# How to impose restrictions on a random matrix via its prior distribution?

Cross Validated Asked by SOULed_Outt on November 27, 2020

I am reading the paper Factor analysis and outliers: A Bayesian approach. The author starts with a factor analysis model given by
$${bf y}_i = {bf Lambda} {bf z}_i + {bf e}_i, quad i = 1, ldots, n,$$
where each $${bf y}_i$$ is a $$p$$-dimensional observation vector, each $${bf z}_i$$ is a $$K$$-dimensional latent factor vector, and $${bf Lambda}$$ is a $$p times K$$ full-rank matrix of factor loadings. The author assumes that the factors and the error term are Normal:
$${bf z}_i sim mathcal{N} ({bf 0}, {bf Phi})$$
$${bf e}_i sim mathcal{N} ({bf 0}, {bf Psi})$$

The author assigns Wishart priors to $${bf Phi}^{-1}$$ and $${bf Psi}^{-1}$$:
$${bf Phi}^{-1} sim mathcal{W}_K left( {bf Phi}_{*}, nu_{*} right)$$
$${bf Psi}^{-1} sim mathcal{W}_p left( {bf Psi}_{*}, n_{*} right)$$

In the paper the author writes something I found to be quite interesting:

While classical factor analysis sets $$bf Phi = I$$ and uses a diagonal $$bf Psi$$ matrix, we impose these restrictions via the prior information matrices $${bf Psi}_{*}$$ and $${bf Phi}_{*}$$.

Question: What should the values of $${bf Psi}_{*}$$ and $${bf Phi}_{*}$$ be in order to do what the author is suggesting?

The author does not seem to state exactly how this can be done, but I may have missed it so I will continue reading it. My own research on this matter pointed me to these seemingly similar unanswered questions here and here.

UPDATE: I did some research on the Wishart distribution and if you specify that $$Psi_*$$ and $$Phi_*$$ are two diagonal matrices, then $$mathbb{E} [Psi]$$ and $$mathbb{E} [Phi]$$ will be two diagonal mean matrices. Perhaps, this is what the author is referring to. Still unsure, though.

UPDATE 2: I set $$Psi_*$$ and $$Phi_*$$ to diagonal matrices and ran simulations in R, but the results aren’t what I expected. The simulated values I obtained are not diagonal, so I think I misinterpreted the author’s statement. I thought that if you formulate the factor analysis model with the prior distributions above, that you can consider it the classical factor analysis model by choosing certain hyper-parameter value. But it seems that this formulation does not produce the classical factor analysis model.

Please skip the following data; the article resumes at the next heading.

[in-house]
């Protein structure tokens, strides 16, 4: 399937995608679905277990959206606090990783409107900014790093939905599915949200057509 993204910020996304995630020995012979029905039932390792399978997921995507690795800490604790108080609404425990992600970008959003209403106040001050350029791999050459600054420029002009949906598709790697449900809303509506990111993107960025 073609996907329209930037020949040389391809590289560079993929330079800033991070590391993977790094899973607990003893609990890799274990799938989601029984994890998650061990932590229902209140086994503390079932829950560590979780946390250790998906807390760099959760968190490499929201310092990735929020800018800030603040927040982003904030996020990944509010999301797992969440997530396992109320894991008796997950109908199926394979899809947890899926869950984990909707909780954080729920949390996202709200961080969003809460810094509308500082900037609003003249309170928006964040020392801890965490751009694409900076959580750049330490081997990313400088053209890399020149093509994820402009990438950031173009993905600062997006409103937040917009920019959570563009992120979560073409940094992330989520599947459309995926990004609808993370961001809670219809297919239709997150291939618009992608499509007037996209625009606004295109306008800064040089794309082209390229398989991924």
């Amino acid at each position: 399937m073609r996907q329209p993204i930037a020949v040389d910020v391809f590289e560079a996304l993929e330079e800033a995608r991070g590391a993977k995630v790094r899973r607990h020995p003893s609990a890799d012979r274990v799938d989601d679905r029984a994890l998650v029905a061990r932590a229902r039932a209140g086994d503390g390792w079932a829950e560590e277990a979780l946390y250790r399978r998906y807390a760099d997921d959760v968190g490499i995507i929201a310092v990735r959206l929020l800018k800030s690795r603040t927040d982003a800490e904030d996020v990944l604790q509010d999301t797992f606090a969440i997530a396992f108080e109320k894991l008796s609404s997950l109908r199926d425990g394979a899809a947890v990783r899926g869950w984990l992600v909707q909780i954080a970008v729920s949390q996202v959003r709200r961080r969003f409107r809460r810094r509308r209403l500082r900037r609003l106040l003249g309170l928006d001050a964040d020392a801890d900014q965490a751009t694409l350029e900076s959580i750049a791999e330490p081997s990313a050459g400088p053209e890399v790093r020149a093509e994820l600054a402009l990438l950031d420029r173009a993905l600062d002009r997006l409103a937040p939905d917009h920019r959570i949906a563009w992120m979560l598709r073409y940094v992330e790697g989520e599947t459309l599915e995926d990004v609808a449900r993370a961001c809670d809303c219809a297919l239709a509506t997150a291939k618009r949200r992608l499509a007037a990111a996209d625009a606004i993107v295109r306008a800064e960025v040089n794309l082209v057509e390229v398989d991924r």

UPDATE 3: The classical factor analysis model sets $${bf Phi} = {bf I}$$ (i.e. non-random), sets $$bf Psi$$ to be a diagonal matrix (i.e. random diagonal matrix) and assigns prior distributions to only the diagonal elements. What I understand the author’s statement to mean, is that I can do the aforementioned things by using Wishart priors on $$bf Phi$$ and $$bf Psi$$ with special scale matrices $$bf Phi_*$$ and $$bf Psi_*$$.

Inverse Wishart (which is used in the mentioned article) is used as a prior for the covariance matrix of a multivariate Normal distributed random variable.

This choice is based on the fact that its a conjugate prior for the covariance matrix in this scenario.

If $$mathbf{X}=(mathbf{x}_1, mathbf{x}_2, ldots, mathbf{x}_n) sim mathcal{N}(mathbf{0}, mathbf{Sigma})$$, with a prior $$mathbf{Sigma} sim mathcal{W}^{-1}(mathbf{Psi}, nu)$$, then the posterior $$p(mathbf{Sigma}|mathbf{X}) sim mathcal{W}^{-1}(mathbf{A}+mathbf{Psi},n+nu)$$ is also an inverse-Wishart distributed random variable ($$mathbf{A}=mathbf{X}mathbf{X}^t$$, $$n$$=number of observations $$mathbf{X}$$).

Said that, one can impose the structure of the prior for the covariance matrix, by setting the prior scale matrix $$mathbf{Psi}$$ opportunely. In the article, the authors set the $$mathbf{Psi}=mathbf{Psi}^*$$ to be diagonal.

An alternative approach would have been forcing the $$p$$ variables to be independently Normal-distributed. In that case, the conjugate prior for the variance of each dimension would have been the Inverse Gamma.
The limitation of the latter is that forces the posterior $$p$$ variables to be independent, while in the case of an Inverse Wishart, off-diagonal elements of the covariance matrix can have a non-zero-probability to be non-zero.

When setting the scale matrix $$mathbf{Psi}^*$$ as diagonal and $$nu=p+1$$, the correlations in $$mathbf{Sigma}$$ have a marginal uniform distribution (par. 2.1 https://arxiv.org/pdf/1408.4050.pdf). This corresponds to a non-informative prior for the correlations, implying that non-zero correlations require strong evidence from the data $$mathbf{X}$$.

An interesting alternative, suggested by Gelman, is to use Half-Cauchy priors (the linked article focuses on 1-dimensional hierarchical models):

http://www.stat.columbia.edu/~gelman/research/published/taumain.pdf

Correct answer by ping on November 27, 2020

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